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J Biol Chem. 2008 Mar 28;283(13):8395-405. doi: 10.1074/jbc.M709456200. Epub 2008 Jan 28.

The SALM family of adhesion-like molecules forms heteromeric and homomeric complexes.

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Laboratory of Neurochemistry, NIDCD, NIH, Bethesda, MD 20892-8027, USA.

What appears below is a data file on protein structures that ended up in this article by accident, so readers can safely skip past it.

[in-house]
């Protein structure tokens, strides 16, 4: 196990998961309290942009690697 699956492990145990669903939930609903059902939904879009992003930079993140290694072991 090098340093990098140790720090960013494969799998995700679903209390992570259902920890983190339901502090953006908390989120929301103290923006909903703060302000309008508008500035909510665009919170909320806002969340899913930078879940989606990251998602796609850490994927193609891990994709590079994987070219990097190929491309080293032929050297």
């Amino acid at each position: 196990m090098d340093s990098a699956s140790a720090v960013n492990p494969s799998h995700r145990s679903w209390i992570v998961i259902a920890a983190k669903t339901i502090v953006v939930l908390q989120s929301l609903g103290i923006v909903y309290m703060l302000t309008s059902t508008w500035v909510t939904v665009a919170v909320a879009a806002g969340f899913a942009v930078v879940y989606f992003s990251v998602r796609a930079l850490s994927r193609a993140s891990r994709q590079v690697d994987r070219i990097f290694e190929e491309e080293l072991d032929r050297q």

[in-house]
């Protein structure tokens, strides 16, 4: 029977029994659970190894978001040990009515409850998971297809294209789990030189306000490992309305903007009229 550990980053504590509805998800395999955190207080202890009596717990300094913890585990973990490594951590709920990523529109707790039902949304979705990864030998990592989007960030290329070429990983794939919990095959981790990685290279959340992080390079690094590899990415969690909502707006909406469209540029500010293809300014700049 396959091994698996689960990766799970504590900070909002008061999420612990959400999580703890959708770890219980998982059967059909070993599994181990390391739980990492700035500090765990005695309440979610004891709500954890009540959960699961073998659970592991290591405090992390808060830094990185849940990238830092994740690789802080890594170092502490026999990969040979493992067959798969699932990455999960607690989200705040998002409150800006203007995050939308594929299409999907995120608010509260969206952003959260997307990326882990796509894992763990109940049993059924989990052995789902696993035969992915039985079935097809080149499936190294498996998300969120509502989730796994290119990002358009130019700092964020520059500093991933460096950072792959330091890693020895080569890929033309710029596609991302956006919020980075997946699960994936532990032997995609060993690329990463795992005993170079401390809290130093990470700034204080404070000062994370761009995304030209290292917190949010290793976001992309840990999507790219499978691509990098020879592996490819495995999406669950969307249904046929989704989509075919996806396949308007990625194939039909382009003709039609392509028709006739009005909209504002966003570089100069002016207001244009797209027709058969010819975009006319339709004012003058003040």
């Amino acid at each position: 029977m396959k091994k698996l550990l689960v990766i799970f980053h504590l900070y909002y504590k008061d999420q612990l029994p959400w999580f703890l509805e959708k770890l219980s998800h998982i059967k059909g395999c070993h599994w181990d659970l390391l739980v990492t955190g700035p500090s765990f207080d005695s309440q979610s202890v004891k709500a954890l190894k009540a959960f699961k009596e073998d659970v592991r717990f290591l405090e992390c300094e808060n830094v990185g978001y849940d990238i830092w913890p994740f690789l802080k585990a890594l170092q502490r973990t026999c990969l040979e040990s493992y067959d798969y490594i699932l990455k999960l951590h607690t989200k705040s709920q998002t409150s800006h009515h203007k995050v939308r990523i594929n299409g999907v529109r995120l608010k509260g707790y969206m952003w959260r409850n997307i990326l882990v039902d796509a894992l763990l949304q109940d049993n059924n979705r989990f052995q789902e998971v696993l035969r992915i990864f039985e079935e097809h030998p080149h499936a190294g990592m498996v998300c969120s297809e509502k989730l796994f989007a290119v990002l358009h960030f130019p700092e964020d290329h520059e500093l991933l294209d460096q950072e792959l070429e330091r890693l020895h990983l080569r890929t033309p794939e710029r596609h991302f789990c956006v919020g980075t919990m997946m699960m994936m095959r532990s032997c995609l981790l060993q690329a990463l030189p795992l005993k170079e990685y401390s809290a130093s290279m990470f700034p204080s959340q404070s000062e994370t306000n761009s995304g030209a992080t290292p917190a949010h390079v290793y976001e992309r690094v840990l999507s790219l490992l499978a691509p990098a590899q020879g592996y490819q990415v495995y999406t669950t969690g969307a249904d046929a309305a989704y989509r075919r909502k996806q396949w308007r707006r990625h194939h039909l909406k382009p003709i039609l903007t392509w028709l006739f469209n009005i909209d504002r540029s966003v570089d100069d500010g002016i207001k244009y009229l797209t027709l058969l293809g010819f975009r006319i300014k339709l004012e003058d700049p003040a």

Synaptic adhesion-like molecules (SALMs) are a newly discovered family of adhesion molecules that play roles in synapse formation and neurite outgrowth. The SALM family is comprised of five homologous molecules that are expressed largely in the central nervous system. SALMs 1-3 contain PDZ-binding domains, whereas SALMs 4 and 5 do not. We are interested in characterizing the interactions of the SALMs both among the individual members and with other binding partners. In the present study, we focused on the interactions formed by the five SALM members in rat brain and heterologous cells. In brain, we found that SALMs 1-3 strongly co-immunoprecipitated with each other, whereas SALMs 4 and 5 did not, suggesting that SALMs 4 and 5 mainly form homomeric complexes. In heterologous cells transfected with SALMs, co-immunoprecipitation studies showed that all five SALMs form heteromeric and homomeric complexes. We also determined if SALMs could form trans-cellular associations between transfected heterologous cells. Both SALMs 4 and 5 formed homophilic, but not heterophilic associations, whereas no trans associations were formed by the other SALMs. The ability of SALM4 to form trans interactions is due to its extracellular N terminus because chimeras of SALM4 N terminus and SALM2 C terminus can form trans interactions, whereas chimeras of SALM2 N terminus and SALM4 C terminus cannot. Co-culture experiments using HeLa cells and rat hippocampal neurons expressing the SALMs showed that SALM4 is recruited to points of contact between the cells. In neurons, these points of contact were seen in both axons and dendrites.

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